becoming a u.s. marine?
I'm 19 years old, working and in college. I've been interested in the marines for a long time, but now I wanna enlist because I can't take living with my parents anymore. I need to know a few things first. 1) Will I be able to provide for myself after boot camp? (getting my own place, enough salary, etc.), 2) how long will I be away from home after boot camp and will I be deployed automatically? 3) I have a girlfriend and we know we wanna get married one day, will we be able to do that and start a family while I'm enlisted? I know I'll be gone for long periods of time but I hope I'm not gone too long. Do they let you go home after a deployment?
Any experience is appreciated, thanks
- MarineLv 77 years agoFavorite Answer
JJ - you do NOT want to enlist in the Marine Corps based on your questions. Suggest you consider the National Guard. Following is your direct answers:
1. No, the Marine Corps will provide for you after bootcamp. We will send you to either Camp Pendleton or Camp Lejeune for Infantry training - length and detail depends on what MOS you are assigned. After that, we will send you to MOS school to learn how to perform the job we have assigned to you. During all this, we will provide a barracks room to sleep in, food at the messhall, and give you enough pay for a night or two in town every two weeks (E-1/E-2 pay). After you are promoted to E-4 (about 2 to 3 years depending on your MOS), you will find that you have enough cash leftover from uniform cleaning and other requirements to date every weekend (no fancy restaurants though - too expensive on your pay). E-5 is when your pay allows you more latitude. "Own place" - I did mention the barracks didn't I? Sharing a room with another Marine is much better than I when I started off in the Corps as enlisted. I shared my room with 30 other Marines in what was called a squad bay. A lot has changed over the years for enlisted Marines.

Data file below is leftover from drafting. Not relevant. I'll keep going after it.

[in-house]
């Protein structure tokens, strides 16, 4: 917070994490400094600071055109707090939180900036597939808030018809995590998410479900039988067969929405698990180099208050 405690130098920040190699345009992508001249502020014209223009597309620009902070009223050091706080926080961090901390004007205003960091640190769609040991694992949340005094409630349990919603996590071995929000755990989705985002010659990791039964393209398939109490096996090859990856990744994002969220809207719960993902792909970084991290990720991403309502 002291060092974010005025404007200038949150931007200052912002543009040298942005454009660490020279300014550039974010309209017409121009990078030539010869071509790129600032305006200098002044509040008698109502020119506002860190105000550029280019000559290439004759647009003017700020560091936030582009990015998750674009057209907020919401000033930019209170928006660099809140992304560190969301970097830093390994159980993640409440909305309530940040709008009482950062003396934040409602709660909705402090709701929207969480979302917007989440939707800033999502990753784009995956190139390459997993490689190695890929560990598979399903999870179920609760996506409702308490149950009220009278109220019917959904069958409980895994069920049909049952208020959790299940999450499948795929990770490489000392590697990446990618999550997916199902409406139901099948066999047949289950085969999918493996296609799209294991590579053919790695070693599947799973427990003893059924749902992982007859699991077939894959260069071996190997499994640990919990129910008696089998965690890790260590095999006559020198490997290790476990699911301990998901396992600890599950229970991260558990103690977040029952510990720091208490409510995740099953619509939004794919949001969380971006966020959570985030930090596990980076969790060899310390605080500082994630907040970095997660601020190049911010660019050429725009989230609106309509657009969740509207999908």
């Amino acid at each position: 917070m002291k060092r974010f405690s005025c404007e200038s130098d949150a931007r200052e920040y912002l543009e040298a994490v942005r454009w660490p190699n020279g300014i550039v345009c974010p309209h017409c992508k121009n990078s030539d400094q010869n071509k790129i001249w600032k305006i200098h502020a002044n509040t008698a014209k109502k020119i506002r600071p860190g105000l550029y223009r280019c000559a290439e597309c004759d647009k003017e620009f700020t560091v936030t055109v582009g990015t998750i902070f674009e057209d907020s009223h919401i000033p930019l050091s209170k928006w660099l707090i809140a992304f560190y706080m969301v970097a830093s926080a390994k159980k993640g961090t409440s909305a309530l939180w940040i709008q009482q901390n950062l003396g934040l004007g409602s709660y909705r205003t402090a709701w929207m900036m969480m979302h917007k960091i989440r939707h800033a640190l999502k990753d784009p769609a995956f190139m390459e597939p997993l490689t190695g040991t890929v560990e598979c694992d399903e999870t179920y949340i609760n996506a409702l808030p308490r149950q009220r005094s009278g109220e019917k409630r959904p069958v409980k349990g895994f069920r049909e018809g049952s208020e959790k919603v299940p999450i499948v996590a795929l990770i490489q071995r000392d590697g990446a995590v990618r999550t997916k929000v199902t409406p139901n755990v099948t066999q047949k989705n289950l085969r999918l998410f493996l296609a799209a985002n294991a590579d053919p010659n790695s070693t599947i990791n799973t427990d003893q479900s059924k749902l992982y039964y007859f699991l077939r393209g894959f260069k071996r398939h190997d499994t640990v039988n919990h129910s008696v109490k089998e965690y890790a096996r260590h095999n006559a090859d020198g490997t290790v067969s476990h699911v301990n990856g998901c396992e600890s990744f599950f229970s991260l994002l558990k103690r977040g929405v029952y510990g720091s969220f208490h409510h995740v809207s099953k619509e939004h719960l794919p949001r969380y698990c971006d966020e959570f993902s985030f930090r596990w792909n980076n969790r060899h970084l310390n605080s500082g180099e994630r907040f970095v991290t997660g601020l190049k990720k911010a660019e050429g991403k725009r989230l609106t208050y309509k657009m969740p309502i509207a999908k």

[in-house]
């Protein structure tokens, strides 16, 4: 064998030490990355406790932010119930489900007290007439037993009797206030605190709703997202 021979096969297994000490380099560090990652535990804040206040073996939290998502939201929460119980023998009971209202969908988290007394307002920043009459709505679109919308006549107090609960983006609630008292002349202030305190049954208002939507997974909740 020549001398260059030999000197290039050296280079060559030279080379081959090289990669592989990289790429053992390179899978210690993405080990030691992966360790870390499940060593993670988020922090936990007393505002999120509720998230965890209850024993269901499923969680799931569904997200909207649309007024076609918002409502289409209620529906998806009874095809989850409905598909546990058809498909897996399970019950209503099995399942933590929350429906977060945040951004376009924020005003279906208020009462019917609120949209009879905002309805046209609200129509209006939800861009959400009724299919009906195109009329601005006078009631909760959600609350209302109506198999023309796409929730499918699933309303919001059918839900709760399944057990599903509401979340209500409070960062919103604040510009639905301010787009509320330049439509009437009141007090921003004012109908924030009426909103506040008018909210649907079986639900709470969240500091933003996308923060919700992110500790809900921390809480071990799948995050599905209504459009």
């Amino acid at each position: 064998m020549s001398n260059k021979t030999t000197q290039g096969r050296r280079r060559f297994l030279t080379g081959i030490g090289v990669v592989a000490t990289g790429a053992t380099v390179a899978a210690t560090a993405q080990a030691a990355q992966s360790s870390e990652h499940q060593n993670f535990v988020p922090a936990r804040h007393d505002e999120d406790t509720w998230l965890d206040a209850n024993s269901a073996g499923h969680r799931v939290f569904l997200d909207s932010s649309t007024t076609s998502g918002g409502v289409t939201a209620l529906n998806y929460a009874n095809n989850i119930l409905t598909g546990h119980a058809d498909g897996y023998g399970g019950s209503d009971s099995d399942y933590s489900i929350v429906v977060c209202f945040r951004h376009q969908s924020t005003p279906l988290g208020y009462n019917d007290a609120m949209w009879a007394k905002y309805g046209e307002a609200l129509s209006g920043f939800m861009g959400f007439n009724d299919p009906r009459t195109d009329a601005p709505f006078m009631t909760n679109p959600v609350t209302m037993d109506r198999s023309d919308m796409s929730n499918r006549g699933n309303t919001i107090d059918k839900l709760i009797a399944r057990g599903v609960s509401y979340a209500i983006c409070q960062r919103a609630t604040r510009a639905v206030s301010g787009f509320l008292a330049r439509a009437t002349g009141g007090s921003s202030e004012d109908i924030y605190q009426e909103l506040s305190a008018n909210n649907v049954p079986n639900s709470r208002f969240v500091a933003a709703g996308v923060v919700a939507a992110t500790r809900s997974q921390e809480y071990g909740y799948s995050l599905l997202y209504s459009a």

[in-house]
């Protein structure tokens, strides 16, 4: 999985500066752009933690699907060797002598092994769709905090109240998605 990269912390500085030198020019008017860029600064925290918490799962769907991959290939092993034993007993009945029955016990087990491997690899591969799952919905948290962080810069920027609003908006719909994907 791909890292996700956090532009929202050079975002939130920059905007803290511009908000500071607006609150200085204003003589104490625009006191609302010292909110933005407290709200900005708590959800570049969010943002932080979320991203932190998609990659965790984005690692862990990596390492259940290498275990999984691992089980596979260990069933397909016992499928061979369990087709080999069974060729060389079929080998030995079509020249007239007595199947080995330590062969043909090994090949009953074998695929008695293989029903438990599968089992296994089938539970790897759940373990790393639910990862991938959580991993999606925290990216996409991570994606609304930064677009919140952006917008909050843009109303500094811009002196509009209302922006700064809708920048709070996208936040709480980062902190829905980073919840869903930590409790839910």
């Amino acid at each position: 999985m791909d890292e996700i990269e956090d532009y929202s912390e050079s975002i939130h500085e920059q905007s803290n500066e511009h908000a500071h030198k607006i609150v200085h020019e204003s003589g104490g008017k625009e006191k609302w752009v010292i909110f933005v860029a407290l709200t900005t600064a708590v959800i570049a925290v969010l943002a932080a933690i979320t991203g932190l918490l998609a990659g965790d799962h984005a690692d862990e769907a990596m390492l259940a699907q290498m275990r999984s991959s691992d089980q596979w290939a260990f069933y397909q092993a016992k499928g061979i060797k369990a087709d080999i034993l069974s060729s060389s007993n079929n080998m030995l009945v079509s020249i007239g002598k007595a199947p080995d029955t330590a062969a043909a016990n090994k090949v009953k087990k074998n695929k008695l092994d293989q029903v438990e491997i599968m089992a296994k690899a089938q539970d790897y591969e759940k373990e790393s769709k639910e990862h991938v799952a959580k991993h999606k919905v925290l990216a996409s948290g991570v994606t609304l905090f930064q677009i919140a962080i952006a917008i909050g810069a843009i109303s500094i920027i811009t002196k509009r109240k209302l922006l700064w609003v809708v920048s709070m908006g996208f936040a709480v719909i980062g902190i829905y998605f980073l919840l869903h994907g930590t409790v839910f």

2. As a single Marine, you will never be "away from home" since the Corps will be your home throughout your enlistment. Like I said in 1 above, we provide you a room, bed, and food. That is the basics of a "home". If you are asking when you can take your first leave (vacation), you get 10 days after bootcamp. After that, you have to accumulate leave on the books before you can "apply" again. If you have the time on the books and your Non-commissioned officer -in-charge and Officer in Charge and afford to lose you for a while, then your leave will be approved (2nd vacation). Deployed automatically? - whenever your unit is deployed, most likely you will go with them. If it is a combat deployment, it may be unannounced. You can also be assigned overseas orders right out of MOS school as well (about 50% of new Marines head overseas out of MOS school).
3. Yes, but she will have to patient since your pay will be at the absolute bottom of the military with little money left over. If you do marry, the Corps will provide a home for you and your spouse on base, small but adequate. If base housing is not available, then you will be given a reasonable stipend to live off base. It won't pay for anything elaborate, but should be adequate. As you raise in rank, your housing allowance goes up also. All medical for you and family is covered by the Corps. You will have pay extra for family's dental care though. The cost is pretty small.
4. Yes, you can visit your wife/take leave after your overseas orders are complete (about 1 year away) and/or returning from a major deployment of over 6 months. Sometimes it will not be immediate though. Normally the Commanding Officer allows a percentage to take leave immediately and others later.
If you can afford college, suggest you stay in and get your degree. You can apply for the Platoon Leaders Class (PLC) - google it, for an opportunity to go to Officer Candidate School while a full-time college student. That would change many of my answers above to your benefit especially pay (assuming you do not wash out of OCS).
Lieutenant Colonel, U S Marine Corps-Retired (prior enlisted to Sgt, college on GI Bill, commissioned and total 27 year career)
- BaldrickLv 77 years ago
I just answered this-